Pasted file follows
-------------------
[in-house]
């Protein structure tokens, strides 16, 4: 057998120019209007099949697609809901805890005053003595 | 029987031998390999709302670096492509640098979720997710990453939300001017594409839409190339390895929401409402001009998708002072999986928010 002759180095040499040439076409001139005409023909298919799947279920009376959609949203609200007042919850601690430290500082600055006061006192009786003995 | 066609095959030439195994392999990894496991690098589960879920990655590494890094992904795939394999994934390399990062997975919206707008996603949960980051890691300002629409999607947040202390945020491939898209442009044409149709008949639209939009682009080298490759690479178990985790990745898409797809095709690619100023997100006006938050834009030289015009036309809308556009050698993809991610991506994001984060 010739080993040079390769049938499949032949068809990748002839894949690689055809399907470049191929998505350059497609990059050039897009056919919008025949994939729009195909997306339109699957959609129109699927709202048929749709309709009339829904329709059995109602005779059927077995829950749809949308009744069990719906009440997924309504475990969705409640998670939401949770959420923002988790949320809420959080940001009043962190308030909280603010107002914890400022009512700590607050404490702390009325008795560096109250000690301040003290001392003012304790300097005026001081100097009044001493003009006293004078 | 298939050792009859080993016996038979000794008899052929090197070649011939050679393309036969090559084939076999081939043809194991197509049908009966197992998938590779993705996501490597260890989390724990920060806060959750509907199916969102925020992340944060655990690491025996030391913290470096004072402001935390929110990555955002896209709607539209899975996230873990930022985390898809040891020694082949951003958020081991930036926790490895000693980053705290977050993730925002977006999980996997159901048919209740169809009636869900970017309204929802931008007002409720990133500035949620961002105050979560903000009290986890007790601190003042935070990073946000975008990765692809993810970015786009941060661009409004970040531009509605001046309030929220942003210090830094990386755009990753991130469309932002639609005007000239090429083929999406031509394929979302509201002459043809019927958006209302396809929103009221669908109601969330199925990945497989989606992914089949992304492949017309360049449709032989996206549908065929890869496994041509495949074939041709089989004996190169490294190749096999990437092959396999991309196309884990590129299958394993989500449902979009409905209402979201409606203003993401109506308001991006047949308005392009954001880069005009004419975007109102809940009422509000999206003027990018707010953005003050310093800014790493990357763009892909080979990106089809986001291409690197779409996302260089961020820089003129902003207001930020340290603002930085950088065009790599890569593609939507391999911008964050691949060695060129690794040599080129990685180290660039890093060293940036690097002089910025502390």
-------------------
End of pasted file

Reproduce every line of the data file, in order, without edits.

[in-house]
């Protein structure tokens, strides 16, 4: 057998120019209007099949697609809901805890005053003595 | 029987031998390999709302670096492509640098979720997710990453939300001017594409839409190339390895929401409402001009998708002072999986928010 002759180095040499040439076409001139005409023909298919799947279920009376959609949203609200007042919850601690430290500082600055006061006192009786003995 | 066609095959030439195994392999990894496991690098589960879920990655590494890094992904795939394999994934390399990062997975919206707008996603949960980051890691300002629409999607947040202390945020491939898209442009044409149709008949639209939009682009080298490759690479178990985790990745898409797809095709690619100023997100006006938050834009030289015009036309809308556009050698993809991610991506994001984060 010739080993040079390769049938499949032949068809990748002839894949690689055809399907470049191929998505350059497609990059050039897009056919919008025949994939729009195909997306339109699957959609129109699927709202048929749709309709009339829904329709059995109602005779059927077995829950749809949308009744069990719906009440997924309504475990969705409640998670939401949770959420923002988790949320809420959080940001009043962190308030909280603010107002914890400022009512700590607050404490702390009325008795560096109250000690301040003290001392003012304790300097005026001081100097009044001493003009006293004078 | 298939050792009859080993016996038979000794008899052929090197070649011939050679393309036969090559084939076999081939043809194991197509049908009966197992998938590779993705996501490597260890989390724990920060806060959750509907199916969102925020992340944060655990690491025996030391913290470096004072402001935390929110990555955002896209709607539209899975996230873990930022985390898809040891020694082949951003958020081991930036926790490895000693980053705290977050993730925002977006999980996997159901048919209740169809009636869900970017309204929802931008007002409720990133500035949620961002105050979560903000009290986890007790601190003042935070990073946000975008990765692809993810970015786009941060661009409004970040531009509605001046309030929220942003210090830094990386755009990753991130469309932002639609005007000239090429083929999406031509394929979302509201002459043809019927958006209302396809929103009221669908109601969330199925990945497989989606992914089949992304492949017309360049449709032989996206549908065929890869496994041509495949074939041709089989004996190169490294190749096999990437092959396999991309196309884990590129299958394993989500449902979009409905209402979201409606203003993401109506308001991006047949308005392009954001880069005009004419975007109102809940009422509000999206003027990018707010953005003050310093800014790493990357763009892909080979990106089809986001291409690197779409996302260089961020820089003129902003207001930020340290603002930085950088065009790599890569593609939507391999911008964050691949060695060129690794040599080129990685180290660039890093060293940036690097002089910025502390």